Reviews of firms’ compliance with tougher conduct standards for U.S. retail brokers revealed shortcomings, the U.S. Securities and Exchange Commission (SEC) says.
The SEC’s division of examinations issued a risk alert detailing the results of compliance reviews that looked at firms’ adherence to the new conduct standard. Known as regulation best interest (Reg BI), adopted in mid-2020, the standard generally requires brokers and their reps to ensure they prioritize retail investors’ interests when making investment recommendations.
The rule also imposes certain disclosure and due diligence obligations on firms, and requires them to adopt policies and procedures to identify and address conflicts of interest.
However, the SEC found shortcomings in firms’ procedures for spotting and resolving conflicts of interest, including policies that didn’t explicitly ban sales contests, quotas or compensation systems that were designed to incentivize the sale of specific securities.
The regulator’s reviews also found inadequate policies and procedures at certain firms, including instances of generic, boilerplate policies that weren’t tailored to the firm’s business model or simply restated the requirements of the new standards.
Specific deficiencies included not specifying how or when required disclosures should be created or updated, and when they need to be provided to investors.
Deficient policies also failed to give reps guidance on fulfilling their obligations to consider alternative products, and on evaluating investment costs when making recommendations.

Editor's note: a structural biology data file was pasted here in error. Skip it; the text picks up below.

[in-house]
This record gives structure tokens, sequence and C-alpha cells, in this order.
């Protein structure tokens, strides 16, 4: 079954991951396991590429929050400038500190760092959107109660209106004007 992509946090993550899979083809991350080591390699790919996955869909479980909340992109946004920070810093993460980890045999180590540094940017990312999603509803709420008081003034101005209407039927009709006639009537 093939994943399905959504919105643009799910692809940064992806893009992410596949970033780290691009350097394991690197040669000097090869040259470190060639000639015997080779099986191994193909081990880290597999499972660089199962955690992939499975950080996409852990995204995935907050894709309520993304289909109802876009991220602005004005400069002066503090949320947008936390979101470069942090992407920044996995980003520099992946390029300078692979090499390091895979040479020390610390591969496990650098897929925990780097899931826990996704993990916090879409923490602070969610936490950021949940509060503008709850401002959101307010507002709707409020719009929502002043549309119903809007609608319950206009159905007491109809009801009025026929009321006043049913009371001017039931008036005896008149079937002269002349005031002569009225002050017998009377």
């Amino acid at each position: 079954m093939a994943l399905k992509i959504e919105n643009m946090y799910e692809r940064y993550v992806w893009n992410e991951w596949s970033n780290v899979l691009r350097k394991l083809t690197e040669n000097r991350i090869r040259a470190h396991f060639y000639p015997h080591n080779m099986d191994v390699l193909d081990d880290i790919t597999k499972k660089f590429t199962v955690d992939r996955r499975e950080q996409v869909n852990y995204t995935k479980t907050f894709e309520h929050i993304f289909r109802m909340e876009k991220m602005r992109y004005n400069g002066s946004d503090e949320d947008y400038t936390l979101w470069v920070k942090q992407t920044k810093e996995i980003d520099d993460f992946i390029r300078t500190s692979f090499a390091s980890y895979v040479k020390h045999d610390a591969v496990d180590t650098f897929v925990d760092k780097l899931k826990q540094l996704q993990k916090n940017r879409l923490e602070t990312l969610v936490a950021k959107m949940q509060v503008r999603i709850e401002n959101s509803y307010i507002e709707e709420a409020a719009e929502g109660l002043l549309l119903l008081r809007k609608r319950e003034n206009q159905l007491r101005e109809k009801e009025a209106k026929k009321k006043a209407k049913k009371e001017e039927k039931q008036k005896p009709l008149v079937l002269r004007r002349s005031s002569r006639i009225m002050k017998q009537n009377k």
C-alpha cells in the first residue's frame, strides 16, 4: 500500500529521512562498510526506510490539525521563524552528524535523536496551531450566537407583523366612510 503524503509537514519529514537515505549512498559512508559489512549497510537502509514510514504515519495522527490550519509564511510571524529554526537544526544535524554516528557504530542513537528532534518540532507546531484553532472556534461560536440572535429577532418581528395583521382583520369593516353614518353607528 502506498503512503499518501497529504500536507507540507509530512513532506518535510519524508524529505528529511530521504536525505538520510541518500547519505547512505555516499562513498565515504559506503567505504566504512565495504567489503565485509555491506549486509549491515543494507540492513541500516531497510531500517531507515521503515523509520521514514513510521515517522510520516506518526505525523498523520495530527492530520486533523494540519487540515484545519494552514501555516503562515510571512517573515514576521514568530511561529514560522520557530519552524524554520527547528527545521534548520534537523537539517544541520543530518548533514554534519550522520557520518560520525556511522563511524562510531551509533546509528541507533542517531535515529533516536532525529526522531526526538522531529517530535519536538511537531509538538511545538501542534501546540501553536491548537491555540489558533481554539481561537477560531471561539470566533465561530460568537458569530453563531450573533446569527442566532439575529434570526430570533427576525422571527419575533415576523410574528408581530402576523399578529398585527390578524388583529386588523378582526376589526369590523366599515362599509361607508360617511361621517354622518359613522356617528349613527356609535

Some firms created systems that allowed reps to evaluate costs and alternatives, but didn’t require them to be used. That meant the firms couldn’t enforce policies and procedures that required financial professionals to consider costs and alternatives when making recommendations, the alert said.
Other firms directed reps to document their recommendations but didn’t provide guidance on when documentation is necessary or appropriate, the SEC reported.
“In general, staff observed instances where broker-dealers or financial professionals failed to understand the recommended product, failed to obtain or consider the customer’s investment profile, and failed to understand the potential risks and costs associated with the recommendation,” it said.
The notice also indicated that certain firms lacked the sort of training and oversight procedures needed when adopting a fundamental shift in conduct standards.
At the firms where deficiencies were uncovered, the dealers were required to modify their practices, policies and procedures to comply with the Reg BI standards.
The risk alert was issued to help other broker-dealers ensure compliance with the new rules by highlighting deficiencies and examples of weak practices, the SEC said.